I loved this piece and strongly recommend you read it. Like this piece about Dr. Oz, this interview allows the subject to come off as herself and you, dear reader, can read between the lines. I’ll help with some interesting points I found.
Susan Miller of Astrology Zone is hot in the fashion industry and online.
Miller is like any niche celebrity, in that if you’ve heard about her before now, you’re probably a fan. She’s an astrologer whose website,AstrologyZone, attracts 6 million visitors per month with free horoscopes. She’s published nine books, presented at the Apple Store in Soho, and has columns in ten international fashion magazines, including Elle. The fashion world is Miller’s specialty. She collaborates with brands (suggesting colors for Calypso St. Barth sweaters, doing in-store classes at Furla) and counts designers, stylists, and editors among her most ardent devotees. An anecdote I heard from Emily Barnes, a stylist, characterizes it well: “I discovered her when I was shooting a campaign for Bloomingdale’s in New York. It was the first of the month, when Susan puts her horoscopes up, and the studio literally didn’t start shooting until everyone had read their Susan Miller.” At parties hosted by publicist Kelly Cutrone, an attendee told me, “the best seat in the house is always the seat closest to Susan.”
Thanks to Miller, plans are changed and deals stalled.
When asked why she’s so successful in the fashion world, Miller puts on her reading glasses (they instantly fog up, seemingly from the energy she emits) and sets down her tea sandwich to speculate. One reason she offers is that she stays busy: “I was born with more energy than anyone I’ve ever met.” (Seems true.) A second reason, she suggests, is that she is detail-oriented. (Also true. Miller often says things like, “My average sentence has 23 words.”) A third reason is that Miller feels deeply for her readers: “I’m not trying to be Queen Bee. I’m trying to be the reader’s best friend.”
And people are addicted to her. But take a look at how she does it. Just like every other psychic these days.
She pulls out her laptop, opens a computer program (Io Edition: state-of-the-art charting for your Macintosh, starting at $195), and enters the time, date, and location of my birth. A chart appears. “Do you have trouble with your ankle, by any chance?” Miller asks.
“You’re going to have a new moon right on Uranus the day after tomorrow. Right on Uranus. That’s in-sane. The angels wanted you to know.”
She leans closer to my chart, which looks like a pizza. “Do you have any problems with water in your house?”
“You should look into flood insurance from the people upstairs.”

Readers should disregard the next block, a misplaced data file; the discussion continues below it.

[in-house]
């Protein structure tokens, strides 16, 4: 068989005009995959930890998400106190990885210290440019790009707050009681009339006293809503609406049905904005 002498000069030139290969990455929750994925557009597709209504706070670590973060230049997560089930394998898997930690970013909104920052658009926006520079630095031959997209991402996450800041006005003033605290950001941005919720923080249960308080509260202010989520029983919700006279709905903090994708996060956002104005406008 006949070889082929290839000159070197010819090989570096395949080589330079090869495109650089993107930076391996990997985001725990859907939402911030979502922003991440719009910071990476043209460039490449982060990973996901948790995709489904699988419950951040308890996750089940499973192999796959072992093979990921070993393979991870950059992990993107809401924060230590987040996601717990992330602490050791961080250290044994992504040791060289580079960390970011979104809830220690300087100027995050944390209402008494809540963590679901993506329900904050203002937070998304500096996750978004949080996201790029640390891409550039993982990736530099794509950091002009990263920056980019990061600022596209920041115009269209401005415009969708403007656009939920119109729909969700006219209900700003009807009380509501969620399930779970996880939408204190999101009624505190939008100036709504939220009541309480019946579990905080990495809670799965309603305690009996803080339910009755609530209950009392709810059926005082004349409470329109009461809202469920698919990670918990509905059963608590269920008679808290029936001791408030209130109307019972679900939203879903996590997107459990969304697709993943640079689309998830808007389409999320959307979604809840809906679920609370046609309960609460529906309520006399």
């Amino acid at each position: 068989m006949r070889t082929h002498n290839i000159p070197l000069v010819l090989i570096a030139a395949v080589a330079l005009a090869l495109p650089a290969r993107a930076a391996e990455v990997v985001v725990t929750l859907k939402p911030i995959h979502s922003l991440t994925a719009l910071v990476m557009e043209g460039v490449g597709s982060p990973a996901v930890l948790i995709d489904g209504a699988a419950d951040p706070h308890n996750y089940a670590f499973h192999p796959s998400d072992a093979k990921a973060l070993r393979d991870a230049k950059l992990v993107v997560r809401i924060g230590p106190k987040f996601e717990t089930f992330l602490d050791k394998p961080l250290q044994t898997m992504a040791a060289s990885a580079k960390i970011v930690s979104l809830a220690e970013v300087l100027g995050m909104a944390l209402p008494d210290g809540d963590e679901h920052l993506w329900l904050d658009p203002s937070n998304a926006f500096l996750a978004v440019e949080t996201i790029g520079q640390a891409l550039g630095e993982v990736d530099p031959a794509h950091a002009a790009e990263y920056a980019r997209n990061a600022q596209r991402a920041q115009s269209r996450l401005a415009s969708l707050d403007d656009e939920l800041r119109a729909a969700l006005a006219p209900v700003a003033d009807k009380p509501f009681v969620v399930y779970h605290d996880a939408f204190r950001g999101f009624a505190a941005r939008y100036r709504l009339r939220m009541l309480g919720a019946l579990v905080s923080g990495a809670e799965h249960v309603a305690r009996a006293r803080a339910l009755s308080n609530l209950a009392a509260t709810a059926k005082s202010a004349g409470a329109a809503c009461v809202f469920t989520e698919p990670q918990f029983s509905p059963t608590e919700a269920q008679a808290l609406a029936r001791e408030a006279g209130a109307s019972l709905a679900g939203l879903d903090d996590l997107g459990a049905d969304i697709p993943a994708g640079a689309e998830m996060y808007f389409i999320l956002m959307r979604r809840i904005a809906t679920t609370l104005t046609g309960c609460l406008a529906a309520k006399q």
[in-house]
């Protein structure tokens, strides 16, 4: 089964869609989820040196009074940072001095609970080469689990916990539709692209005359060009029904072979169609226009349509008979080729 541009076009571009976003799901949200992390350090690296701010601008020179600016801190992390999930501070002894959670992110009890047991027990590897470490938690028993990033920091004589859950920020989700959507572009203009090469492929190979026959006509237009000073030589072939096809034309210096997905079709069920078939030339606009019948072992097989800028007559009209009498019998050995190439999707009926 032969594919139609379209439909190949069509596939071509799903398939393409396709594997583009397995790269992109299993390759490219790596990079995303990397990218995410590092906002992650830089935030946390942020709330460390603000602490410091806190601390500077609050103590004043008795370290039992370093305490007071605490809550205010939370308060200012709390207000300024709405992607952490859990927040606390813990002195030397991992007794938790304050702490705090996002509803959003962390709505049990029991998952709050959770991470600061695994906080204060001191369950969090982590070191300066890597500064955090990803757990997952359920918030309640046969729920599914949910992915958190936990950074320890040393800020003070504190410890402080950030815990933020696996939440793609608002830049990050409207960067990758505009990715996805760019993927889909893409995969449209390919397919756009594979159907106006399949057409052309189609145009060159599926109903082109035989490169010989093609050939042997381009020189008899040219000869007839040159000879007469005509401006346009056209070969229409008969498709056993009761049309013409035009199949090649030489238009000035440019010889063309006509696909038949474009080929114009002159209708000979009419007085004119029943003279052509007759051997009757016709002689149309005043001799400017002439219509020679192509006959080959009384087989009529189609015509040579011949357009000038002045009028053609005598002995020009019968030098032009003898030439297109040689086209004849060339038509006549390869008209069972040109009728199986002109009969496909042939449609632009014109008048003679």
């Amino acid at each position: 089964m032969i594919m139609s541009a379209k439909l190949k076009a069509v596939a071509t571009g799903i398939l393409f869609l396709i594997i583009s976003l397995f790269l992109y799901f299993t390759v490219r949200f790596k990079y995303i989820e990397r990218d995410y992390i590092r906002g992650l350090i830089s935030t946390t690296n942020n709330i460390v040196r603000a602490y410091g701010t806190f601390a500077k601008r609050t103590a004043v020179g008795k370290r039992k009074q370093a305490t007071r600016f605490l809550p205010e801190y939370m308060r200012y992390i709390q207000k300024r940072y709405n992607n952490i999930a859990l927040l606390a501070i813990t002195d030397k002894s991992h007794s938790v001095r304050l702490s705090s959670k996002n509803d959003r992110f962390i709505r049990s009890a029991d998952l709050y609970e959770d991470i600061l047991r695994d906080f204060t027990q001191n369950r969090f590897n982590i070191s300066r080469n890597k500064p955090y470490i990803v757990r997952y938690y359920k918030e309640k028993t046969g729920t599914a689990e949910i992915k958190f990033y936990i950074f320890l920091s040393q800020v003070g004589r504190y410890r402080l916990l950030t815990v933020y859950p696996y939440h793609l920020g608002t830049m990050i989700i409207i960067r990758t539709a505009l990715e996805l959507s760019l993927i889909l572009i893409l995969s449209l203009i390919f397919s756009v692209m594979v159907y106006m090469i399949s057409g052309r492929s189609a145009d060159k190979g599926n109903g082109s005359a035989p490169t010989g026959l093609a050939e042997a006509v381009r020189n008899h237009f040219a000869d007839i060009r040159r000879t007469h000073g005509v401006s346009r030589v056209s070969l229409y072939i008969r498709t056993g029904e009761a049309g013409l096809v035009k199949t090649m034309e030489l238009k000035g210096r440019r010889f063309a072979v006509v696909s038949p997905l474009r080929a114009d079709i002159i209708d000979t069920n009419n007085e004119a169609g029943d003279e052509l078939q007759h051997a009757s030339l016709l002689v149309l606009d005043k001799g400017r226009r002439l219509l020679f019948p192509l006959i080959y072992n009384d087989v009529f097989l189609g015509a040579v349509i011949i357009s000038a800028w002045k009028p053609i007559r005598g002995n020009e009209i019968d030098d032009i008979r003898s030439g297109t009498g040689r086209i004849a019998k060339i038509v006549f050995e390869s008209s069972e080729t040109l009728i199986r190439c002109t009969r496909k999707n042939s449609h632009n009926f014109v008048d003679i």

I don’t have upstairs neighbors.
The author notes that the long horoscopes are a mix of specifics and vague “advice”. Also exactly what you expect to see. Some of the specifics will be lucky hits and the vague advice will be molded to your needs. The astrological references are just dressing for the “personalized pep talk”.
The writer of this piece, Molly Young, is lovely and I sense the skepticism but openness to her. She says that her notes from the interviews are “intercut with panicky scribbles like I have no idea what she’s talking about.”
I tend to think that is very much on purpose. Miller sounds like a go-getter, gregarious, curious person. This is what makes her good at what she does.
Another point from this piece is the idea that astrology is coming back into vogue. That’s concerning.
Today’s New York is full of people who will tell you that they never expected to believe in astrology before finding their lives minutely foretold on AstrologyZone.
She says that around 73 percent of her readers went to college or graduate school, and 38 percent earn above $150,000.
Yeah, kind of hard to live in NYC and not be highly educated. Especially if you have time to devote to this interest. Also, more and more people are college educated. It’s not that impressive; smart people believe a LOT of nonsense.
Miller says “No astrologer believes in astrology before she starts to study it — you just don’t think that it could possibly work.” She shrugs. “It’s counterintuitive. But so is getting on a ten-ton airplane and going across the country or eating penicillin.”
Except that we can demonstrate rather efficiently how airplanes fly and how penicillin works. Can’t say the same for the ancient divination of astrology. One of the comments to the article is also revealing: Astrology is a very complicated science – you have no idea how complicated it is. I’ve been studying for 15 years and every year, I’m introduced to a new concept.
Indeed. It’s so complicated that you can just
make up discover new things. You use that word “science”… Nope, astrology is not a science.
Finally, one quoted fashion insider remarks how fashion people loved to be obsessed with something. When you surround yourself with people like that, give them what they want to hear and keep them interested, you’ve got it made. Astrology seems to fit for those who enjoy dressing up life and experiences. It’s a good show.